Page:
1. Computational and Systems Biology
  2. Stem Cells and Regenerative Medicine
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Self-assembling manifolds in single-cell RNA sequencing data

  1. Alexander J Tarashansky
  2. Yuan Xue
  3. Pengyang Li
  4. Stephen R Quake
  5. Bo Wang  Is a corresponding author
  1. Stanford University, United States
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Cite this article as: eLife 2019;8:e48994 doi: 10.7554/eLife.48994

Abstract

Single-cell RNA sequencing has spurred the development of computational methods that enable researchers to classify cell types, delineate developmental trajectories, and measure molecular responses to external perturbations. Many of these technologies rely on their ability to detect genes whose cell-to-cell variations arise from the biological processes of interest rather than transcriptional or technical noise. However, for datasets in which the biologically relevant differences between cells are subtle, identifying these genes is challenging. We present the self-assembling manifold (SAM) algorithm, an iterative soft feature selection strategy to quantify gene relevance and improve dimensionality reduction. We demonstrate its advantages over other state-of-the-art methods with experimental validation in identifying novel stem cell populations of Schistosoma mansoni, a prevalent parasite that infects hundreds of millions of people. Extending our analysis to a total of 56 datasets, we show that SAM is generalizable and consistently outperforms other methods in a variety of biological and quantitative benchmarks.

Data availability

The schistosome stem cell scRNAseq data generated in this study is available through the Gene Expression Omnibus (GEO) under accession number GSE116920.

The following data sets were generated
The following previously published data sets were used

Article and author information

Author details

  1. Alexander J Tarashansky

    Department of Bioengineering, Stanford University, Stanford, United States
    Competing interests
    The authors declare that no competing interests exist.
  2. Yuan Xue

    Department of Bioengineering, Stanford University, Stanford, United States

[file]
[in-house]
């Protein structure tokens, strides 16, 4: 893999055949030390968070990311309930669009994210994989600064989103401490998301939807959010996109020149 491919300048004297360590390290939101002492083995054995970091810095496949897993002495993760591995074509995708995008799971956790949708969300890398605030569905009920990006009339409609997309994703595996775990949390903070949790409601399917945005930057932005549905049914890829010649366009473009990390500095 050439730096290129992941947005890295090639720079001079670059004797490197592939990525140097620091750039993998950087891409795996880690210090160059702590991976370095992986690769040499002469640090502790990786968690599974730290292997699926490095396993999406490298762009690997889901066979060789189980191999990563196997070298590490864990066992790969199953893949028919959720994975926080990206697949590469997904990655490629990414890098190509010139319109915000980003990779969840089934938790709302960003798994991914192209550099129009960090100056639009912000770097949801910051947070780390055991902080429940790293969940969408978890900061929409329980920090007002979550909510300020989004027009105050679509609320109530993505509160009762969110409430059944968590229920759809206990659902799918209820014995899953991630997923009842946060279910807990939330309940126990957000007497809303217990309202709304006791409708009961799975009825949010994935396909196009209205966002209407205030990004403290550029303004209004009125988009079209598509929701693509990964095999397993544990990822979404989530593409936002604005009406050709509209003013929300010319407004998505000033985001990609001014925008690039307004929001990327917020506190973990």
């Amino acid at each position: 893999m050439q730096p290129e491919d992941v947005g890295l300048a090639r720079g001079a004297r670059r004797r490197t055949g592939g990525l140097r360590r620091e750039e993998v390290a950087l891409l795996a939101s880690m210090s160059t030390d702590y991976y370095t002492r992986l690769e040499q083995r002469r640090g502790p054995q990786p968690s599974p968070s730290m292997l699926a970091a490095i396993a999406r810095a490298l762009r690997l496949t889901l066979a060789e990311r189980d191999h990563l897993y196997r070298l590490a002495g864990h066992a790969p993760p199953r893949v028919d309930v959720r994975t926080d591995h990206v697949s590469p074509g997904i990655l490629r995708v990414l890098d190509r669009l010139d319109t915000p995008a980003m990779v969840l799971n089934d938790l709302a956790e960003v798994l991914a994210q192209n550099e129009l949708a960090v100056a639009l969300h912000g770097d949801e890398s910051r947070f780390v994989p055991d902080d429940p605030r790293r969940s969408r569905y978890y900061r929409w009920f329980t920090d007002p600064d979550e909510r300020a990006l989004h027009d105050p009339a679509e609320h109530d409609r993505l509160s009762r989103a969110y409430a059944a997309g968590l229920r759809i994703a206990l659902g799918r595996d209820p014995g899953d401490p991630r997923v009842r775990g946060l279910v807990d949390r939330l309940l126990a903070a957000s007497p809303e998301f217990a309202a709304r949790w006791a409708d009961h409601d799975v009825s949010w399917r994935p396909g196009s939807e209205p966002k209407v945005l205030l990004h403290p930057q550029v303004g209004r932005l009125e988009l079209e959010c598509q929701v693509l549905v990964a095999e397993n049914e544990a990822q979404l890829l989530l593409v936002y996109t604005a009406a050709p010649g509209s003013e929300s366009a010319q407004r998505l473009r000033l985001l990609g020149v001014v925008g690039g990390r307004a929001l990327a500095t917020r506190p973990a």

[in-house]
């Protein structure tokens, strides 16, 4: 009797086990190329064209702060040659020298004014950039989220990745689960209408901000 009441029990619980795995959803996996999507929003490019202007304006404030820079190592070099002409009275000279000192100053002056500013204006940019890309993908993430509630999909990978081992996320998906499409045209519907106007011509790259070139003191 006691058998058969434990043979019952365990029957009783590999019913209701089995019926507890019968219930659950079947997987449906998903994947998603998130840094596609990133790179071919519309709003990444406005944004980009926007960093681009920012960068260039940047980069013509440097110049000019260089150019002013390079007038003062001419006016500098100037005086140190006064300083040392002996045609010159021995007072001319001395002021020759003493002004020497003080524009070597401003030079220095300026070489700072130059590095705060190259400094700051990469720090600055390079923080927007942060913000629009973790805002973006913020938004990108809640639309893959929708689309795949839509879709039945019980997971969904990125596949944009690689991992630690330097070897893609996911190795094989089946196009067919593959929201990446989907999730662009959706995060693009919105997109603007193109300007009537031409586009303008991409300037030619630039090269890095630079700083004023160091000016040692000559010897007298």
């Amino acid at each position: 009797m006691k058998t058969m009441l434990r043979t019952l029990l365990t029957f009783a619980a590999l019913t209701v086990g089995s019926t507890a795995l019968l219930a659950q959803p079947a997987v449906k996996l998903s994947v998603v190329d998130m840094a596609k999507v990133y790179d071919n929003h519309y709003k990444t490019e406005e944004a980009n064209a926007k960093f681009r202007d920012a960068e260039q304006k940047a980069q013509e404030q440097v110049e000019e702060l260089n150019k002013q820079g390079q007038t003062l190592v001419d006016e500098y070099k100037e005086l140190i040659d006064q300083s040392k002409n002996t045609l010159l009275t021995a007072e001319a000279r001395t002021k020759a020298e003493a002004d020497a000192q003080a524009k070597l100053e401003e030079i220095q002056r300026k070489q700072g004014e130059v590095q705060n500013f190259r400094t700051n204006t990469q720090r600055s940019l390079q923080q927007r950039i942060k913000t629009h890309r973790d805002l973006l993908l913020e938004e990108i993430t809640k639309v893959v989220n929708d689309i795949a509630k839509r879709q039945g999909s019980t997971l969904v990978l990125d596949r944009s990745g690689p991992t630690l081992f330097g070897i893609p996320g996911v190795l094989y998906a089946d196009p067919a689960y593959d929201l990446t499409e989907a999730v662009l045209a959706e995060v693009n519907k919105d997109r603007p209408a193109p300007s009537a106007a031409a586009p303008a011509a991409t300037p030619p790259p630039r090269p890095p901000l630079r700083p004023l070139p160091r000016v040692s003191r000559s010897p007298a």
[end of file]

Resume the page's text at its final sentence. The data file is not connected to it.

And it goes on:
Competing interests
    The authors declare that no competing interests exist.
  3. Pengyang Li

    Department of Bioengineering, Stanford University, Stanford, United States
    Competing interests
    The authors declare that no competing interests exist.
  4. Stephen R Quake

    Department of Bioengineering, Stanford University, Stanford, United States
    Competing interests
    The authors declare that no competing interests exist.
    ORCID icon "This ORCID iD identifies the author of this article:" 0000-0002-1613-0809
  5. Bo Wang

    Department of Bioengineering, Stanford University, Stanford, United States
    For correspondence
    wangbo@stanford.edu
    Competing interests
    The authors declare that no competing interests exist.
    ORCID icon "This ORCID iD identifies the author of this article:" 0000-0001-8880-1432

Funding

Burroughs Wellcome Fund

  • Bo Wang

Arnold and Mabel Beckman Foundation

  • Bo Wang

The funders had no role in study design, data collection and interpretation, or the decision to submit the work for publication.

Ethics

Animal experimentation: In adherence to the Animal Welfare Act and the Public Health Service Policy on Humane Care and Use of Laboratory Animals, all experiments with and care of mice were performed in accordance with protocols approved by the Institutional Animal Care and Use Committees (IACUC) of Stanford University (protocol approval number 30366).

Reviewing Editor

  1. Alex K Shalek, Broad Institute of MIT and Harvard, United States

Publication history

  1. Received: June 3, 2019
  2. Accepted: September 16, 2019
  3. Accepted Manuscript published: September 16, 2019 (version 1)
  4. Version of Record published: October 16, 2019 (version 2)

Copyright

© 2019, Tarashansky et al.

This article is distributed under the terms of the Creative Commons Attribution License permitting unrestricted use and redistribution provided that the original author and source are credited.

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